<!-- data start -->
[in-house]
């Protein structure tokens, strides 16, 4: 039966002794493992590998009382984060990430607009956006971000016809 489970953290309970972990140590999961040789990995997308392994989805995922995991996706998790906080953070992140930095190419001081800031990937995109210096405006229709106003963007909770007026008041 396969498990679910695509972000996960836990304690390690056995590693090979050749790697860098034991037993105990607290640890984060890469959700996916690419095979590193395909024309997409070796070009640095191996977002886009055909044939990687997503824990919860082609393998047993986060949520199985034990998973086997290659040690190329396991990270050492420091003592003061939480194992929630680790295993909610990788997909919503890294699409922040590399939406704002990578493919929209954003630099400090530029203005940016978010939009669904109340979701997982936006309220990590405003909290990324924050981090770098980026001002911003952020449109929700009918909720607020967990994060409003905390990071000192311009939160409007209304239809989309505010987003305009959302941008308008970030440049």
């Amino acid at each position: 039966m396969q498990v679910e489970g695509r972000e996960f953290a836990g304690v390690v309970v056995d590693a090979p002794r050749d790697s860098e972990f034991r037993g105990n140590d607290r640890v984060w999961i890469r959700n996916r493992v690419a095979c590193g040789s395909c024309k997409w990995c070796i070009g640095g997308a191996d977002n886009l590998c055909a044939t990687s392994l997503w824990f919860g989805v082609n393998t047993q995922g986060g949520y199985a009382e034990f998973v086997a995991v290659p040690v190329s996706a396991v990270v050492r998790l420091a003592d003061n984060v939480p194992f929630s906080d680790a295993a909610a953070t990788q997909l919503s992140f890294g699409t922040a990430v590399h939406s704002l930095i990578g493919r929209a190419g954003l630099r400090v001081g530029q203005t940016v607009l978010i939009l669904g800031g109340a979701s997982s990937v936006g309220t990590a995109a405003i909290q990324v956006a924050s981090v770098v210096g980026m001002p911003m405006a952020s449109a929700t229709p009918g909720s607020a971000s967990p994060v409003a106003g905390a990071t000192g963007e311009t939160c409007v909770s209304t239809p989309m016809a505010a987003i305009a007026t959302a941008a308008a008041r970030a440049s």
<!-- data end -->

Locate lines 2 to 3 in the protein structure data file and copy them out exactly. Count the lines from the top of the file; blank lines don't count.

């Protein structure tokens, strides 16, 4: 039966002794493992590998009382984060990430607009956006971000016809 489970953290309970972990140590999961040789990995997308392994989805995922995991996706998790906080953070992140930095190419001081800031990937995109210096405006229709106003963007909770007026008041 396969498990679910695509972000996960836990304690390690056995590693090979050749790697860098034991037993105990607290640890984060890469959700996916690419095979590193395909024309997409070796070009640095191996977002886009055909044939990687997503824990919860082609393998047993986060949520199985034990998973086997290659040690190329396991990270050492420091003592003061939480194992929630680790295993909610990788997909919503890294699409922040590399939406704002990578493919929209954003630099400090530029203005940016978010939009669904109340979701997982936006309220990590405003909290990324924050981090770098980026001002911003952020449109929700009918909720607020967990994060409003905390990071000192311009939160409007209304239809989309505010987003305009959302941008308008970030440049």
């Amino acid at each position: 039966m396969q498990v679910e489970g695509r972000e996960f953290a836990g304690v390690v309970v056995d590693a090979p002794r050749d790697s860098e972990f034991r037993g105990n140590d607290r640890v984060w999961i890469r959700n996916r493992v690419a095979c590193g040789s395909c024309k997409w990995c070796i070009g640095g997308a191996d977002n886009l590998c055909a044939t990687s392994l997503w824990f919860g989805v082609n393998t047993q995922g986060g949520y199985a009382e034990f998973v086997a995991v290659p040690v190329s996706a396991v990270v050492r998790l420091a003592d003061n984060v939480p194992f929630s906080d680790a295993a909610a953070t990788q997909l919503s992140f890294g699409t922040a990430v590399h939406s704002l930095i990578g493919r929209a190419g954003l630099r400090v001081g530029q203005t940016v607009l978010i939009l669904g800031g109340a979701s997982s990937v936006g309220t990590a995109a405003i909290q990324v956006a924050s981090v770098v210096g980026m001002p911003m405006a952020s449109a929700t229709p009918g909720s607020a971000s967990p994060v409003a106003g905390a990071t000192g963007e311009t939160c409007v909770s209304t239809p989309m016809a505010a987003i305009a007026t959302a941008a308008a008041r970030a440049s």